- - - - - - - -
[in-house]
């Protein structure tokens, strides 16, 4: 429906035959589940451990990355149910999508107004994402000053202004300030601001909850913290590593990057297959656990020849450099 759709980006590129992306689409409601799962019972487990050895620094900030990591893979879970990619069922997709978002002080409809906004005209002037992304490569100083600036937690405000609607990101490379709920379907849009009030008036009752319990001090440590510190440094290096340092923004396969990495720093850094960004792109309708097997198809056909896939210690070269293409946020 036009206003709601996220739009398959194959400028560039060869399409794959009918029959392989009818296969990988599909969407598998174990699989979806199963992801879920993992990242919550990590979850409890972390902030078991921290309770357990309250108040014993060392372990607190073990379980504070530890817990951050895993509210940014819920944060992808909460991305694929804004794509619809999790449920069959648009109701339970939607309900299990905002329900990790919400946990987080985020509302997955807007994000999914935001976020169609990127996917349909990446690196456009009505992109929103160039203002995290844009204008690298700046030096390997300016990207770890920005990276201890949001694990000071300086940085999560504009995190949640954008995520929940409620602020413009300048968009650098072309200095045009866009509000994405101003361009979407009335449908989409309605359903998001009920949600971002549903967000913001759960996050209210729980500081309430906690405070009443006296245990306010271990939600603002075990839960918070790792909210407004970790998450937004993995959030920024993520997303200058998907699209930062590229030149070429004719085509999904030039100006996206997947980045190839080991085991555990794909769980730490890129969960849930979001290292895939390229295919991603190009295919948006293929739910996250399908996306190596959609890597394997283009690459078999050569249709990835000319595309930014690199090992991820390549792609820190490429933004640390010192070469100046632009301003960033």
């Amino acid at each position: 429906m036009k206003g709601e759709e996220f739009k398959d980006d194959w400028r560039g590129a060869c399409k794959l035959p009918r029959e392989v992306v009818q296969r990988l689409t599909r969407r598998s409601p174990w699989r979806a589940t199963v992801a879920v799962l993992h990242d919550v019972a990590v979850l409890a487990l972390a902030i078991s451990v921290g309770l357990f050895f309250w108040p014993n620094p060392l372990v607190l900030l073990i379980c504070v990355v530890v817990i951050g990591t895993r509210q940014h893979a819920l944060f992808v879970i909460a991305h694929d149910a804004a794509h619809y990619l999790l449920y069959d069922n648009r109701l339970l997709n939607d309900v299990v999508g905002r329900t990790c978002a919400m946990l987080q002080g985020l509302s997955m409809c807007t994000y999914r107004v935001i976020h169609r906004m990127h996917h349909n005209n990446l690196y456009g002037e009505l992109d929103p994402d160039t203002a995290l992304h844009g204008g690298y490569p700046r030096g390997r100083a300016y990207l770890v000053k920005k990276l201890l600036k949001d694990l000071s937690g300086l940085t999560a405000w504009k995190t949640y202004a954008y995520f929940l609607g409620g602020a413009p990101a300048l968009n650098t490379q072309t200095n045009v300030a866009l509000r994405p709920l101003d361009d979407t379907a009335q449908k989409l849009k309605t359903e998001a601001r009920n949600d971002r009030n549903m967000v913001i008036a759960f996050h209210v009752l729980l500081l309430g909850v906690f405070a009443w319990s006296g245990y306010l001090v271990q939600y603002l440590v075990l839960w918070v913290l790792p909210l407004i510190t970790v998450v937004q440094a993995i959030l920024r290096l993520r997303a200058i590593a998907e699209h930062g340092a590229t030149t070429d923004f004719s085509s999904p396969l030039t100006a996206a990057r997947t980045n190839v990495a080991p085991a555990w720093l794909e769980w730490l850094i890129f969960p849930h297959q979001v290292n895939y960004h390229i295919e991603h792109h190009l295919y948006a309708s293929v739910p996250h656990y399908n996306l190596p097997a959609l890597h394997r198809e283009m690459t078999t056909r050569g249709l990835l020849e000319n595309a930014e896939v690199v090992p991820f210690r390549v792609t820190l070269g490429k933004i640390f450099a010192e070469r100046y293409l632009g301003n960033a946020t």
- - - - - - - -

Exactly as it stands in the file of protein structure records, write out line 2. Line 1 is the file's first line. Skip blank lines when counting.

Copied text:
């Protein structure tokens, strides 16, 4: 429906035959589940451990990355149910999508107004994402000053202004300030601001909850913290590593990057297959656990020849450099 759709980006590129992306689409409601799962019972487990050895620094900030990591893979879970990619069922997709978002002080409809906004005209002037992304490569100083600036937690405000609607990101490379709920379907849009009030008036009752319990001090440590510190440094290096340092923004396969990495720093850094960004792109309708097997198809056909896939210690070269293409946020 036009206003709601996220739009398959194959400028560039060869399409794959009918029959392989009818296969990988599909969407598998174990699989979806199963992801879920993992990242919550990590979850409890972390902030078991921290309770357990309250108040014993060392372990607190073990379980504070530890817990951050895993509210940014819920944060992808909460991305694929804004794509619809999790449920069959648009109701339970939607309900299990905002329900990790919400946990987080985020509302997955807007994000999914935001976020169609990127996917349909990446690196456009009505992109929103160039203002995290844009204008690298700046030096390997300016990207770890920005990276201890949001694990000071300086940085999560504009995190949640954008995520929940409620602020413009300048968009650098072309200095045009866009509000994405101003361009979407009335449908989409309605359903998001009920949600971002549903967000913001759960996050209210729980500081309430906690405070009443006296245990306010271990939600603002075990839960918070790792909210407004970790998450937004993995959030920024993520997303200058998907699209930062590229030149070429004719085509999904030039100006996206997947980045190839080991085991555990794909769980730490890129969960849930979001290292895939390229295919991603190009295919948006293929739910996250399908996306190596959609890597394997283009690459078999050569249709990835000319595309930014690199090992991820390549792609820190490429933004640390010192070469100046632009301003960033």